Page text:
I'm currently testing password policies on websites to get a feeling for what might be an acceptable policy/trade-off that provides good protection for our users without frustrating them.
I was surprised to find out that each and every website I tested allowed me to set a password that was equal to my username or e-mail address. If it couldn't be set to the username, it was only because it didn't meet the minimum length requirement. Equal to e-mail address worked every time. Even on sites that had rather strict policies otherwise.
Instinctively, I would think that this is no more secure than using a stupid password, such as "1234" or "password". I'm also pretty sure that NIST SP 800-63B advises against such context-specific passwords (i.e. containing application name, username or user e-mail address). Unfortunately, I cannot verify this claim, as the NIST publication seems to be currently unavailable due to the US government shutdown.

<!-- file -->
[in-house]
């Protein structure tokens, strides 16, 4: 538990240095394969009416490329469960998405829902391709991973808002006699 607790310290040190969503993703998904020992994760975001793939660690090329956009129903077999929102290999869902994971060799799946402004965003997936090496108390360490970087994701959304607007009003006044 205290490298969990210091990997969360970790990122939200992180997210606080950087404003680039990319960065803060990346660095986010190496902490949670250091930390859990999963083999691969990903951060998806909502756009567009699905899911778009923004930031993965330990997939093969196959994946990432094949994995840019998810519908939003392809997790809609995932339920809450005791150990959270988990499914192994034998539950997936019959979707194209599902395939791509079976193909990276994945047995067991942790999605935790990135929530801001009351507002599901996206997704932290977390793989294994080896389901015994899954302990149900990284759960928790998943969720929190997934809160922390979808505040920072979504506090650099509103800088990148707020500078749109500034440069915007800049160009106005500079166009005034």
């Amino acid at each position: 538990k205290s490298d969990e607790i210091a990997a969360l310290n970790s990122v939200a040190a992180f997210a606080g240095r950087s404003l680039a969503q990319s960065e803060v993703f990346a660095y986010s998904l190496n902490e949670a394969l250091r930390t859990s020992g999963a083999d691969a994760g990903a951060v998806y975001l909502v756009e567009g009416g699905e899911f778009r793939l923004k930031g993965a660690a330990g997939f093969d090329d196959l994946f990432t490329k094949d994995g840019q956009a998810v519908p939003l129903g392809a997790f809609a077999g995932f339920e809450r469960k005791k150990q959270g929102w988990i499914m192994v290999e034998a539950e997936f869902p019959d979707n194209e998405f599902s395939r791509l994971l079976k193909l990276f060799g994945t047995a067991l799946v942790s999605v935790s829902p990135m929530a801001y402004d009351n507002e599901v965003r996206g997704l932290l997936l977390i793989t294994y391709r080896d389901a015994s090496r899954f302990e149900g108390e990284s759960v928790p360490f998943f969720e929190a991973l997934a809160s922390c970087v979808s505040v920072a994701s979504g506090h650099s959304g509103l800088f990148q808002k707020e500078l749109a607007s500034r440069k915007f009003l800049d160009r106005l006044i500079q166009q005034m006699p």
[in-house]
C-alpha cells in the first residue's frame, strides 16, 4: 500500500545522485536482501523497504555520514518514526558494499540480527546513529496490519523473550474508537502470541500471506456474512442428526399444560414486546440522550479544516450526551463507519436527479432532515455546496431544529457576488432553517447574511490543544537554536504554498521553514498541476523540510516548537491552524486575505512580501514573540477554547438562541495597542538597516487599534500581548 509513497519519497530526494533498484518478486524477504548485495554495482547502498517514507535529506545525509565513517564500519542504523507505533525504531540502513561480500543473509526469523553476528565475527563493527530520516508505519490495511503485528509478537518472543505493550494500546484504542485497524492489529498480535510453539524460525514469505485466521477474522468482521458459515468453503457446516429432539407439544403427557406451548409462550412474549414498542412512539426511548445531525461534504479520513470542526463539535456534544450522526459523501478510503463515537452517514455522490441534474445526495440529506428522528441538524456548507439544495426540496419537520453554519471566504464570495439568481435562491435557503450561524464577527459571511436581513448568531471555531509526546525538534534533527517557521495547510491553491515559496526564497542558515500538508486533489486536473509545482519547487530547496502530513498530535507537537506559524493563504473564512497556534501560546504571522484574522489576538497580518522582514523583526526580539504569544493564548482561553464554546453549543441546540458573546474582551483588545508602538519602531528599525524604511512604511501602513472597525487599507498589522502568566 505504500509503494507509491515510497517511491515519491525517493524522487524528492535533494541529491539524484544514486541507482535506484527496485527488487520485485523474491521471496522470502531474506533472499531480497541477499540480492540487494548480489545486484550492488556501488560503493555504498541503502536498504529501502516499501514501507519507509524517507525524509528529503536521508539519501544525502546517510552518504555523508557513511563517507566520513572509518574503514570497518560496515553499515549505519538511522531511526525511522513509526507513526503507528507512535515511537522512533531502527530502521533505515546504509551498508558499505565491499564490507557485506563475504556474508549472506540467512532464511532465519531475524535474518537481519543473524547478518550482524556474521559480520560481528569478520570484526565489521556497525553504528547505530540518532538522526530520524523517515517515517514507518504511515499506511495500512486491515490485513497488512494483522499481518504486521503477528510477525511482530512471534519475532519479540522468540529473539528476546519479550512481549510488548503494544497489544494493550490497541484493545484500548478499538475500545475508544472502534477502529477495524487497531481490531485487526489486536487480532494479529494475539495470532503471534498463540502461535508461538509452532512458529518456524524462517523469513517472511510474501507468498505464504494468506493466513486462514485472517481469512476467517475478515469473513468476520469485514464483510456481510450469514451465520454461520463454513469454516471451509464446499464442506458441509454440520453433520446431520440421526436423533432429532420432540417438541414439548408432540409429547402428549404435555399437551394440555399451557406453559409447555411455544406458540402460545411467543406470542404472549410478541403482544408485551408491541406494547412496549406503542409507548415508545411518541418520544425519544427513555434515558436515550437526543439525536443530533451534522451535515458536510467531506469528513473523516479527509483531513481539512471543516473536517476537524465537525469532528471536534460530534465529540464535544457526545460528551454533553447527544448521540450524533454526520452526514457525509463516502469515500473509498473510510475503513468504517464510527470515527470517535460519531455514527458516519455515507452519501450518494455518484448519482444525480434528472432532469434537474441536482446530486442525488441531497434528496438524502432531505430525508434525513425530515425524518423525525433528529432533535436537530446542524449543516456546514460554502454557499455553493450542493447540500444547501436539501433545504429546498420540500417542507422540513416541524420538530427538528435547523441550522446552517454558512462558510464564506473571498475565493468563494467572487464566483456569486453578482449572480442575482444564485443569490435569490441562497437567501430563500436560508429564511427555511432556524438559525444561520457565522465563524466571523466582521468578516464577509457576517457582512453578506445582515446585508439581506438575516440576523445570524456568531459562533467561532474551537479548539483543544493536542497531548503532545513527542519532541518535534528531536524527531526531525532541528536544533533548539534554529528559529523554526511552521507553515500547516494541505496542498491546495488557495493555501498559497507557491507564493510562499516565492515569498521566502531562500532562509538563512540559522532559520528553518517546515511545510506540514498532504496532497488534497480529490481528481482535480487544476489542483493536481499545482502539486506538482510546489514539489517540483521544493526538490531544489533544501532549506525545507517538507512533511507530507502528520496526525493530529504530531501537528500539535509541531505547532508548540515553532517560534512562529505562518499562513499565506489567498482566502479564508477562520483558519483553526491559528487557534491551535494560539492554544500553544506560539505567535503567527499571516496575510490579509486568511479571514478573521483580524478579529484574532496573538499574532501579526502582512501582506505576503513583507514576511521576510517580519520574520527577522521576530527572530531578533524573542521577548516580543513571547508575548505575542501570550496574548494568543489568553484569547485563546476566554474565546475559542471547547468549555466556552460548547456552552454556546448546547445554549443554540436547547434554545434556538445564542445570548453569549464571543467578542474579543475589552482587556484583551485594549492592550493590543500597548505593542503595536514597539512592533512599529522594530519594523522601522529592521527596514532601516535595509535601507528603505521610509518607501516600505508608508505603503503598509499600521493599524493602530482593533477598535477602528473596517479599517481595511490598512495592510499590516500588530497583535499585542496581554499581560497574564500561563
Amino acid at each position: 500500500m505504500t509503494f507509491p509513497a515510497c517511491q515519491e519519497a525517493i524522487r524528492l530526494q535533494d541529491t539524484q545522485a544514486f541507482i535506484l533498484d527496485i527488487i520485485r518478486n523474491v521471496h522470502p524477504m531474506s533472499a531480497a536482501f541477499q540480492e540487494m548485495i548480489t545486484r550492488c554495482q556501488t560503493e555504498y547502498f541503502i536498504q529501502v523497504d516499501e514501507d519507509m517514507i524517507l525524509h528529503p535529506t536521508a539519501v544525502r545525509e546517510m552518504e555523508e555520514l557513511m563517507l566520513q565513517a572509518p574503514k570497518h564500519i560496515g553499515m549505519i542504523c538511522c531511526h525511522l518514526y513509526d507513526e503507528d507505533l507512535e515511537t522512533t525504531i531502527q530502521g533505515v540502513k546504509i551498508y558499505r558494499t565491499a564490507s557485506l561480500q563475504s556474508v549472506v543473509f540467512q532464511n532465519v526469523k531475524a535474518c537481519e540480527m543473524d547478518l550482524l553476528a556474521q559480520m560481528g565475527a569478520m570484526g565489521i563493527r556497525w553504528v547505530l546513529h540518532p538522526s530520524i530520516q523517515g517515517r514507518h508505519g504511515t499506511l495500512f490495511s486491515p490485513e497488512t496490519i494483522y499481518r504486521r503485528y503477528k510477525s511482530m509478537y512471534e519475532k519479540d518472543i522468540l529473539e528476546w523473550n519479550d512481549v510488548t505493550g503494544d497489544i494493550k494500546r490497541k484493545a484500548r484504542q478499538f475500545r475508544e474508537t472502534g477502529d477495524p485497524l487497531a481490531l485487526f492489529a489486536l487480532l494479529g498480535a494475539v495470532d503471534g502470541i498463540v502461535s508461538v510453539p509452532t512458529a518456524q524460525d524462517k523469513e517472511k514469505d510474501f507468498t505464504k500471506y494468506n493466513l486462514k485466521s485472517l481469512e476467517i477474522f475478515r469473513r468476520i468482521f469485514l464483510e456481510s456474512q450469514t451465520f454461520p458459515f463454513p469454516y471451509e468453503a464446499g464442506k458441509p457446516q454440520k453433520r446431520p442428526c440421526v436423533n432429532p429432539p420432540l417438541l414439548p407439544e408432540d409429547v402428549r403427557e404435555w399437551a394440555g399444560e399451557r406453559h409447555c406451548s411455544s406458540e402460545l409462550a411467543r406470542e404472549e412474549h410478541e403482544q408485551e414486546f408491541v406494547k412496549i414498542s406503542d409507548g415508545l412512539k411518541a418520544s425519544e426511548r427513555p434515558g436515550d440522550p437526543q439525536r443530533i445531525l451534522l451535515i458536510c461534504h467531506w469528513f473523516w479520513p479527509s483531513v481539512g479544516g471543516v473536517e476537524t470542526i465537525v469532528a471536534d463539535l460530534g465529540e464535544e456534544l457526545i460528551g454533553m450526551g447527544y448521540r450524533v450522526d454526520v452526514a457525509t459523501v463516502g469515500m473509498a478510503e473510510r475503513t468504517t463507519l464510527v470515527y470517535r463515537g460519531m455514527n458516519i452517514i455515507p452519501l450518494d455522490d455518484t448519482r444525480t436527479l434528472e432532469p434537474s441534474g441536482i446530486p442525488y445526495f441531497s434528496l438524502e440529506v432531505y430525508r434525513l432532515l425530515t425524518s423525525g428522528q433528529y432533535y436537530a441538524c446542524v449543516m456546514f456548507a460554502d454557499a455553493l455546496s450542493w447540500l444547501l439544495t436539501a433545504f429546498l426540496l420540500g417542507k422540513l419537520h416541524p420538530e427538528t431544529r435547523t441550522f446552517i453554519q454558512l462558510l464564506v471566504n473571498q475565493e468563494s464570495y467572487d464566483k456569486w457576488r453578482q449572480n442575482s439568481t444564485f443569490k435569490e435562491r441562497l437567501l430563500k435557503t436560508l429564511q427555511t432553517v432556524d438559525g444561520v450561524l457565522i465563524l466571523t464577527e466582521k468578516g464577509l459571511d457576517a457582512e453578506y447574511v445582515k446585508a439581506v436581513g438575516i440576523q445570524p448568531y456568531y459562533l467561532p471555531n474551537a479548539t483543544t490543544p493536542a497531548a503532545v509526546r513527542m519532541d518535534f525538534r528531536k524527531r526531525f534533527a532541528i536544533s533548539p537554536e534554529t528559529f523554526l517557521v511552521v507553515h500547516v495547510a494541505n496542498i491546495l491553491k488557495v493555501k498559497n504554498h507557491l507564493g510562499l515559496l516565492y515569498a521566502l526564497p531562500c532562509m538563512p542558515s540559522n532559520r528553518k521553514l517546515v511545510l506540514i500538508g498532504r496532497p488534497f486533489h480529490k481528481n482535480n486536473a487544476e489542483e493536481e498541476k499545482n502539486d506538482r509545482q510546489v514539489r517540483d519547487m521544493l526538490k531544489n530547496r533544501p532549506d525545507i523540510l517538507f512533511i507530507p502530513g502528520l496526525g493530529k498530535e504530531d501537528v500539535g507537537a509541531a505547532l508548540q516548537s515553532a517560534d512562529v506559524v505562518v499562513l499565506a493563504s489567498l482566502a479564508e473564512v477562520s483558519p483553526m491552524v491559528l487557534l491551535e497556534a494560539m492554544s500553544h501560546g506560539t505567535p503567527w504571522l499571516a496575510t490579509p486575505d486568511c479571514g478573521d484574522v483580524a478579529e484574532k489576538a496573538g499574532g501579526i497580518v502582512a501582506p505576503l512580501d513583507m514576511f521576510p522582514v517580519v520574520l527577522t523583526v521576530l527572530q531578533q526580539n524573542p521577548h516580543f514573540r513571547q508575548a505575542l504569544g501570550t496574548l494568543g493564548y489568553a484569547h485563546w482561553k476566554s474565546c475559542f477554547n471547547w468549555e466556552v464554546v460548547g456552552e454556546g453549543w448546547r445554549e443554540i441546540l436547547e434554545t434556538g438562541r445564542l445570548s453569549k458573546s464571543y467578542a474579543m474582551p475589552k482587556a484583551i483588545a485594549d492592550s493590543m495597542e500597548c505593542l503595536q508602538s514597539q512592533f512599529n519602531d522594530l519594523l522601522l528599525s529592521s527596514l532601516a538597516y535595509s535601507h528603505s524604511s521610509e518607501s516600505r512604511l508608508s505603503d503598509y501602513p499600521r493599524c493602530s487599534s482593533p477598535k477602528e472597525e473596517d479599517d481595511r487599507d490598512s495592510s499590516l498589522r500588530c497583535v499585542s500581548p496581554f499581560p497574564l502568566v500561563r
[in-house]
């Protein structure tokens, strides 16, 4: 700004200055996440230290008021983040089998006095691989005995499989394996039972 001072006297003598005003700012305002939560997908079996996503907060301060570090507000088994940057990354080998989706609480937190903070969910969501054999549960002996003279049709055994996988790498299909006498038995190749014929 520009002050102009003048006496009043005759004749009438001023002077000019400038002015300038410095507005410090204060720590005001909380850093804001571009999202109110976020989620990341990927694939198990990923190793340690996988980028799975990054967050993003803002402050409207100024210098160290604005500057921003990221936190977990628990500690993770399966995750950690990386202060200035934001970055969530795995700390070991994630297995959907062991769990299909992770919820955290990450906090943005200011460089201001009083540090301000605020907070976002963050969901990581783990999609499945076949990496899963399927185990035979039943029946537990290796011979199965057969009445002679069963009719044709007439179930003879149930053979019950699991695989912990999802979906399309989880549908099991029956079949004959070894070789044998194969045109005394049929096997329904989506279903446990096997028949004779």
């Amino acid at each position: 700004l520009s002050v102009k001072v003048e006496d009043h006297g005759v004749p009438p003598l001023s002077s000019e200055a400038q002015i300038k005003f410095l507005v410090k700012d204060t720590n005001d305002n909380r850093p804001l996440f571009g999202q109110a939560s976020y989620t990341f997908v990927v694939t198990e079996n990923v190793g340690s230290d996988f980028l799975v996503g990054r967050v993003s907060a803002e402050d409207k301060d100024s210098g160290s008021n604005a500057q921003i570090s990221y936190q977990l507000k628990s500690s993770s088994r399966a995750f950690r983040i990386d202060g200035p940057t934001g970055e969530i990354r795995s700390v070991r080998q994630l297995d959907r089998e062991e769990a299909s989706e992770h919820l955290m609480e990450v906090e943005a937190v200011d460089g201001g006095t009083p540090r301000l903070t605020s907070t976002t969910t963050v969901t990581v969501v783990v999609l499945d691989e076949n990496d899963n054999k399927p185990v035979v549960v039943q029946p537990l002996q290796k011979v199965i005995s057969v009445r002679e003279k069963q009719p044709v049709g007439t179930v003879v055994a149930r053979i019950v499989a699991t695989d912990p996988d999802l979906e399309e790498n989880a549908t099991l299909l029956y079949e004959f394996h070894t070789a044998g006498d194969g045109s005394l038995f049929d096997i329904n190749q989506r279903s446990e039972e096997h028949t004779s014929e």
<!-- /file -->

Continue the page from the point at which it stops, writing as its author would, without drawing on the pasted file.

Am I wrong in thinking that such context-specific passwords should be treated in the same manner as "stupid" passwords? If yes, what am I not seeing?
ETA: I'm thinking technical reasons that might make one case not feasible for attackers. I understand there may be non-technical reasons for this, e.g. a product team wanting to allow users to copy & paste their e-mail addresses into both fields to quickly proceed and make a purchase.